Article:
On December 10, 2014—as the impartial hearing continued and while the student remained in the custody of ACS—the student was arrested in connection with the commission of conduct which, if tried as an adult, would constitute a Class B felony offense (see Parent Ex. X at p. 1; IHO Ex. II at p. 1).  On December 19, 2014, ACS returned custody of the student back to the parent (see Parent Ex. Y; IHO Ex. II at p. 6).[4]  On December 22, 2014, JRC transported the student from her home to JRC (see Tr. pp. 83-91; IHO Ex. II at p. 6; see generally Parent Ex. Q).

            On January 14, 2015, an IHO 1 issued a decision with regard to the parent's August 2014 due process complaint notice (see IHO Ex. II at pp. 3-9).  Initially, IHO 1 found that he lacked jurisdiction to grant the parent's request for a Nickerson letter and further declined to order a "P-1" letter since the district did not concede that it was "unable" to provide the student with an appropriate "public placement" (id. at pp. 6-7).  Next, IHO 1 found that the district did not fail to offer the student a FAPE and further, that the district "bore no responsibility . . . to locate an appropriate facility for the implementation" of the March 2014 IEP because the student remained in the custody of ACS between March 2014 and December 19, 2014 (id. at pp. 7-8).  Accordingly, IHO 1 concluded that the district was not required to place the student at JRC "for the balance of the 2014-15 school year" at district expense and dismissed the parent's August 2014 due process complaint notice (id. at p. 9).[5]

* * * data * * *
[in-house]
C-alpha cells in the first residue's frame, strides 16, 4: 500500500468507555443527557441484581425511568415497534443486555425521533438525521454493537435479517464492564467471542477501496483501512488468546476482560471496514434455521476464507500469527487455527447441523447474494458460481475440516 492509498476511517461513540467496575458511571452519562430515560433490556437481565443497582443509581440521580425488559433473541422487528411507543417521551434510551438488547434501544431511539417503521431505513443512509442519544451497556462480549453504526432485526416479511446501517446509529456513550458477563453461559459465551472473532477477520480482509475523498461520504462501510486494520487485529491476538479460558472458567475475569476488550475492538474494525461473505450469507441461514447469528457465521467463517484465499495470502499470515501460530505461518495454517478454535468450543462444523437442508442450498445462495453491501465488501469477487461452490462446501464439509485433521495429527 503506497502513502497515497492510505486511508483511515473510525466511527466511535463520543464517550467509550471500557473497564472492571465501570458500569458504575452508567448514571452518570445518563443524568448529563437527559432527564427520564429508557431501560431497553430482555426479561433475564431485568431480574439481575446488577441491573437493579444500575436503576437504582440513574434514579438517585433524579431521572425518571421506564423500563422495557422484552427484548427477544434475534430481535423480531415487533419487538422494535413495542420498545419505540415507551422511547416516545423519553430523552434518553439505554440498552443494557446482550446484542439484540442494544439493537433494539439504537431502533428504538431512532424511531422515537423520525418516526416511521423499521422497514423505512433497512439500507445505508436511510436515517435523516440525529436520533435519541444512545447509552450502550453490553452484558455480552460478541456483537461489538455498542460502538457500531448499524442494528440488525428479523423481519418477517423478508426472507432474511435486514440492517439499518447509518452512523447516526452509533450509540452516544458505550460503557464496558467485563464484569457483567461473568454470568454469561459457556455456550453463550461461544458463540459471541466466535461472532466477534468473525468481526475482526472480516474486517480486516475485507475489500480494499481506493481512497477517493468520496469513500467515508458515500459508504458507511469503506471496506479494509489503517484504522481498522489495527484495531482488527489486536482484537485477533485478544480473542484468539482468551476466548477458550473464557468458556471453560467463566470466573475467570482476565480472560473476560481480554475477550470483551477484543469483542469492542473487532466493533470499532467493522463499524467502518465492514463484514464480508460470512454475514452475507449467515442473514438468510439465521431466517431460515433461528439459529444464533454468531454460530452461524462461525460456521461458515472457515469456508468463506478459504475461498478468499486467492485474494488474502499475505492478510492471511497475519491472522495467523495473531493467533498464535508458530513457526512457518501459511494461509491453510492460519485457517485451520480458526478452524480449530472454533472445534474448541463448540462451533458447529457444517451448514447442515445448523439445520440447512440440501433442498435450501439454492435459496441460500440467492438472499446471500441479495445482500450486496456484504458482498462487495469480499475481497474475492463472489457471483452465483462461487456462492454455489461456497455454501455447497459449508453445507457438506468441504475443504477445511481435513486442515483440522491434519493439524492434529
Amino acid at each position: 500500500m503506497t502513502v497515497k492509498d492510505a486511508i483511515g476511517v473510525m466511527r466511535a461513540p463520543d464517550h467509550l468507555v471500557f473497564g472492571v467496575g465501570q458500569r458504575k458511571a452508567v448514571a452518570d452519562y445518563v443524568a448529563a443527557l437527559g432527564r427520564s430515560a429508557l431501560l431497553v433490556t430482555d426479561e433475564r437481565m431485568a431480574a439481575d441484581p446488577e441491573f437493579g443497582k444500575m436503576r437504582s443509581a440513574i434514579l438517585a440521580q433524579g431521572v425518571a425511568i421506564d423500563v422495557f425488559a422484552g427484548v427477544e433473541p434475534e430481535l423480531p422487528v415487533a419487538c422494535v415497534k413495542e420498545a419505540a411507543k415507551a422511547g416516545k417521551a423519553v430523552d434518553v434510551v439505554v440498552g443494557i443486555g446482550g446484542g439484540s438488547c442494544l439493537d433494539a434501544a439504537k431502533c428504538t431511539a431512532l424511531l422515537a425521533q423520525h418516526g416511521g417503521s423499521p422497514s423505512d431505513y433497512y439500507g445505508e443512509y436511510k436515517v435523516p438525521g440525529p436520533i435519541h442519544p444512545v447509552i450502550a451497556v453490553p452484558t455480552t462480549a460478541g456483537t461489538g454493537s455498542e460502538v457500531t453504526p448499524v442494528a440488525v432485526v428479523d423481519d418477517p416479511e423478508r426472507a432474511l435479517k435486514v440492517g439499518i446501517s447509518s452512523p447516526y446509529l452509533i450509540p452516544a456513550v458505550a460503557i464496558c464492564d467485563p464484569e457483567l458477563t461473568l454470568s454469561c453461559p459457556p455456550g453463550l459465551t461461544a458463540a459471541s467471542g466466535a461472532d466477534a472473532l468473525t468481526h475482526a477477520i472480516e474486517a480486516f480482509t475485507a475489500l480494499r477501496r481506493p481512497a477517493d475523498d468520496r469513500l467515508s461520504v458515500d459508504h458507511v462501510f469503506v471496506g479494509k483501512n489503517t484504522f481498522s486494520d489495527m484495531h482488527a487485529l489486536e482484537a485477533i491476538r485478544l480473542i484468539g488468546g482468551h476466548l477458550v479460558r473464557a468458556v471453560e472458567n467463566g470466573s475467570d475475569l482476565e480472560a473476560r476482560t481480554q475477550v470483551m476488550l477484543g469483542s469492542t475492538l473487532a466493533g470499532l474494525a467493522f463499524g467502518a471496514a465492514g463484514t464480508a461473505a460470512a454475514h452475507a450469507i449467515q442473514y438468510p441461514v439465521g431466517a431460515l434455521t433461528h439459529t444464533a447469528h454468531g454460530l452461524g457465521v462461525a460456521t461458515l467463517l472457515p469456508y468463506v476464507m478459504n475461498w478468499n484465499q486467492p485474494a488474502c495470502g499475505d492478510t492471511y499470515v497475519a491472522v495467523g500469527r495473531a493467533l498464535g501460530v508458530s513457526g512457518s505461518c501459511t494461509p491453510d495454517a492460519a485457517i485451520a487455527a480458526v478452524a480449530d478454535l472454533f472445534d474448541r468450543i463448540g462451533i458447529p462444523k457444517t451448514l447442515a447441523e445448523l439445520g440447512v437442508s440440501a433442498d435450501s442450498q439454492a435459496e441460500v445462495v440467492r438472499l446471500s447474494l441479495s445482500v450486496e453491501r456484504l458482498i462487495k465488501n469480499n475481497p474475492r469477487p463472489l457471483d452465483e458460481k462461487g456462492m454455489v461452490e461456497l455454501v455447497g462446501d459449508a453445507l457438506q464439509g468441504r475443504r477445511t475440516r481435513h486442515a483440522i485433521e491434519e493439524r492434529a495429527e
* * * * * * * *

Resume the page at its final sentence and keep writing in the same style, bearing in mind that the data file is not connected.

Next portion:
In a letter dated January 20, 2015, the parent advised a district CBST case manager that ACS "closed" the student's case on December 19, 2014, and "returned" custody of the student back to the parent (Parent Ex. W at p. 3).  In addition, the parent notified the district in the absence of "any other appropriate and secure placement," she enrolled the student at JRC (id.).  The parent also indicated that she remained willing to "cooperate with all reasonable requests form the CBST to consider other residential programs" that were "appropriate" for the student (id.).